Canadian wine

By Gary Killops

For me, it started with Spumante Bambino. It was sweet, bubbly and most importantly it was affordable.

Around that same time Bob Seger had just released Night Moves, his first studio album with the Silver Bullet Band. I invited a couple buddies over to listen to the album. They were drinking Labatt Blue and as usual I had to be different and drank the fancy stuff.

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Canada wineBy the time Mainstreet popped and crackled through my Pioneer speakers (side two of the LP) I had finished that bottle of fizz and so began my introduction into the world of wine.

Le Piat D’Or was next, but only the white because the red always gave me a headache. Before Wanda and I got married this was our wine. We couldn’t afford to buy wine too often but when we did it was always Le Piat D’Or. This was also the wine we selected to serve at our wedding reception.

During those early years I knew about Colio winery. At that time, from my perspective, they made the table wine that was poured at most local wedding receptions and banquets. I don’t know what grapes they used to make the wine, but I do remember not really liking the wines.

Fast forward about 10 years, Wanda and I went to Niagara to see the touristy things and while there we decided to visit a few wineries. One of those stops was at Peller Estates. I don’t know how we did it but somehow we ended up in an upstairs private tasting room sampling some incredible red wines. I knew nothing about wine, except that they tasted good. This was the prologue to my passion for Ontario wines.

Essex County also had several wineries back then but I had not tasted any of the wines other than the Colio table wine I tried back in the 1980s. That was about to change.

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As the number of wineries in the Lake Erie North Shore started to increase they formed a group called SWOVA (South Western Ontario Vintners Association). SWOVA organized an annual vintage tasting and each winery would pour their new wine releases for consumers. It was at one of these events that my interest was piqued for the wines of Lake Erie North Shore.

Tim Reilly, who was Colio’s winemaker at the time, poured me a glass of his Cabernet Franc. I was blown away; this tasted nothing like the wine from Colio that I remembered tasting years ago. Most of the wineries were pouring their Cabernet Franc that day. I like them all.

I have seen quite a few changes in Lake Erie North Shore over the past 10 years. New wineries have opened, one has closed, SWOVA became EPIC (Essex Pelee Island Coast) and is now just referred to as EPIC Wine Country. The Pelee Island appellation was merged into Lake Erie North Shore and became a sub appellation called “South Islands.”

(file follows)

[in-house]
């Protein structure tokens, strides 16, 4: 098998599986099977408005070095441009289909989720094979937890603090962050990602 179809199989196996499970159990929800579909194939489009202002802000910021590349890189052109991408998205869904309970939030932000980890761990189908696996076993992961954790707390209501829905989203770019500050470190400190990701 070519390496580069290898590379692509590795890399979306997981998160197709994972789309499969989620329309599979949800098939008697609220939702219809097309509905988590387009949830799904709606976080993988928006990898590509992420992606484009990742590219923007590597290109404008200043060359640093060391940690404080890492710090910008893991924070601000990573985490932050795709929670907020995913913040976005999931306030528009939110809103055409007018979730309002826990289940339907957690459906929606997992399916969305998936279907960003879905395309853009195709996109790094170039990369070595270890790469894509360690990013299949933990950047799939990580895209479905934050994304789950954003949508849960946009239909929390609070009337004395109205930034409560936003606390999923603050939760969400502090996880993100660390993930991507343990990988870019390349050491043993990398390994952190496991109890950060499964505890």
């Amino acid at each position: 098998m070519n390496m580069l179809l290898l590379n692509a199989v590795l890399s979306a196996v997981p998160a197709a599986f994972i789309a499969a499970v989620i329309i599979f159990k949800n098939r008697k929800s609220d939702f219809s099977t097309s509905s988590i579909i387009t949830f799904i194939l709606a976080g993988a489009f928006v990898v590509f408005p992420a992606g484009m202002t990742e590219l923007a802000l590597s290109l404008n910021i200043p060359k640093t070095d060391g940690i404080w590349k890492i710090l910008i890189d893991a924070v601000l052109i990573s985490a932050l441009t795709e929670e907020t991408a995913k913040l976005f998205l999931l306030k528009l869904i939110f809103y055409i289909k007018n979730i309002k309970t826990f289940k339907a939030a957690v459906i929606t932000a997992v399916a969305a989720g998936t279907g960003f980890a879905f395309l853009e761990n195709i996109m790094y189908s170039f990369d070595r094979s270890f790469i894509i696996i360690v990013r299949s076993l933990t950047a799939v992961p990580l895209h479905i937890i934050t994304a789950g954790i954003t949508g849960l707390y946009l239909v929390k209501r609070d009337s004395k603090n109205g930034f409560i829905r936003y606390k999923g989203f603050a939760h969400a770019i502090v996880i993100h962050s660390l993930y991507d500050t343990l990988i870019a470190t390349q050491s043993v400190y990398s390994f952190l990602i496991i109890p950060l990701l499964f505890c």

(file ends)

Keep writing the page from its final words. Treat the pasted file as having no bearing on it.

While Lake Erie North Shore possesses all the essentials for excellent grape growing such as warm, long growing seasons, water to moderate temperatures and well-drained soil, the winters can be harsh. The wind machines that dart most of the vineyards were of little help during the winters of 2014 and 2015 when a polar vortex plunged temperatures to record lows causing 90 to 100 per cent bud damage to all of the vines in the appellation.

The passionate and resilient winery owners, vineyard managers and winemakers of Lake Erie North Shore had to get creative to survive. Wineries looked for other income opportunities during these challenging years by adding restaurants, building reception halls and buying grapes from Niagara to put some wine into bottles. Fervor and spirit, failure was not an option and the region now moves ahead stronger and much more self-reliant.

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Lake Erie North Shore is deep in Canadian wine history. In 1866 Vin Villa opened on Pelee Island. This was Canada’s first commercial winery. The ruins of this winery are on gated private property and tours of the property can be arranged through the Pelee Island Heritage Centre on behalf of the Vin Vila Foundation. A visit to these grounds is a must do for anyone passionate about the history of Canadian wine.

By 1891, 23 of Canada’s 41 wineries were located in Essex County. When the Ontario Temperance Act was passed in 1916 prohibition abolishing this early growth. This early Canadian wine history will be part of an EPIC Wine Country promotion this summer to celebrate Canada’s 150th birthday. Ten EPIC wineries will feature a unique wine label that will tell the history of the 152 years of wine making in Essex County.

Lake Erie North Shore has the distinction of being Canada’s southern most wine region. The long warm growing season is ideal for Cabernet Franc and Merlot to achieve full ripeness potential yet it is still a cool climate wine region with the expected higher levels of acidity.

In the near future at least two more wineries will open. I can’t imagine what the Lake Erie North Shore wine appellation will be like a hundred years from now. If the last 10 years provide any clues I have no doubt that change will continue.

“In the pool halls, the hustlers and the losers, I used to watch ‘em through the glass .. Down on Mainstreet”  — Bob Seger

 About Gary Killops

Married to Wanda for 26 years, they have a son and a daughter who do not like wine. After 30 years of service with the Windsor Police Service Gary retired in 2015. He received the EPIC Wine Ambassador Award in 2013 for his promotion of the local wine industry via his wine blog EssexWineReview. He has been a board member and advisor to several wine festivals in Essex County. In 2015 Gary enrolled in the Canadian Association of Processional Sommelier program at Niagara College, completed his staging at Langdon Hall in Cambridge, Ont., and received his sommelier certification. He is currently part of a sommelier team at Loblaws with wine locations offering wine and food pairing ideas. Gary is also the wine writer for Eat Drink London.